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Quota share deals temper business risk: IAG

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IAG’s new quota share agreements will remove nearly one-third of the group’s downside earnings risk, CEO Peter Harmer says.

The separate deals with Munich Re, Swiss Re and Hannover Re will see the three reinsurers assume a combined 12.5% of IAG’s claims and expenses, in exchange for the same percentage of its consolidated gross earned premium from January 1.

Munich Re Australasia MD Ralph Ronnenberg told the deal “positively adds to the economic value to Munich Re shareholders, providing an additional revenue stream from Australian insurance risk”.

The arrangements build on the 10-year quota share deal IAG announced in 2015 with Berkshire Hathaway, in which the Warren Buffett-owned investment conglomerate receives 20% of consolidated gross written premium and pays the same percentage of claims.

“In tandem with the Berkshire Hathaway quota share, we have removed downside earnings risk from 32.5% of our business while retaining significant exposure to earnings upside via the profit share arrangements,” Mr Harmer said.

“We believe this is a good outcome for IAG shareholders. While our strategic priorities of customer, simplification and agility go to the heart of maximising the value of our customer platform, it is important we continue to pursue initiatives that optimise the mix of the supporting capital platform.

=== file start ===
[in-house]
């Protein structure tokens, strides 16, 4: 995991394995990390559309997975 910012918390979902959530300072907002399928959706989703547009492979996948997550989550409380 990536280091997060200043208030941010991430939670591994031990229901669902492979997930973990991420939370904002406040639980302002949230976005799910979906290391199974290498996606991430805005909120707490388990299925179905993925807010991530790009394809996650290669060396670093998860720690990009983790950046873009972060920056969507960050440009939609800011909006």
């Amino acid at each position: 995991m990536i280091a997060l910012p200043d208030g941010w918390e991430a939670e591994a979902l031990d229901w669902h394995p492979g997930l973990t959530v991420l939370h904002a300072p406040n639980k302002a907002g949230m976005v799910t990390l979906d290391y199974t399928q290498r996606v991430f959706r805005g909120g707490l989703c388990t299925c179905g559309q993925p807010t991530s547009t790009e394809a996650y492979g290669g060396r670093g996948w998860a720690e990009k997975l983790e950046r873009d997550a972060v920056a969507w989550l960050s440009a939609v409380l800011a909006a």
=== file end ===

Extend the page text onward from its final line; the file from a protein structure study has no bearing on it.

“These transactions are a clear step forward on that front.”

The agreements, first reported in a Breaking News bulletin last Friday, have an average initial period of more than five years and apply to IAG’s consolidated business in the domestic market, New Zealand and Thailand.

They are expected to improve IAG’s reported insurance margin for this financial year, which has been revised to 13.75-15.75% from previous guidance of 12.5-14.5%.

IAG has also lowered its financial-year natural perils allowance to $627 million from $680 million to reflect the new quota deals, and has reduced placement of gross cover for next calendar year’s catastrophe reinsurance, down to 67.5% from 80%.

The insurer will receive an exchange commission, mostly in the form of a fixed fee calculated as a percentage of premium.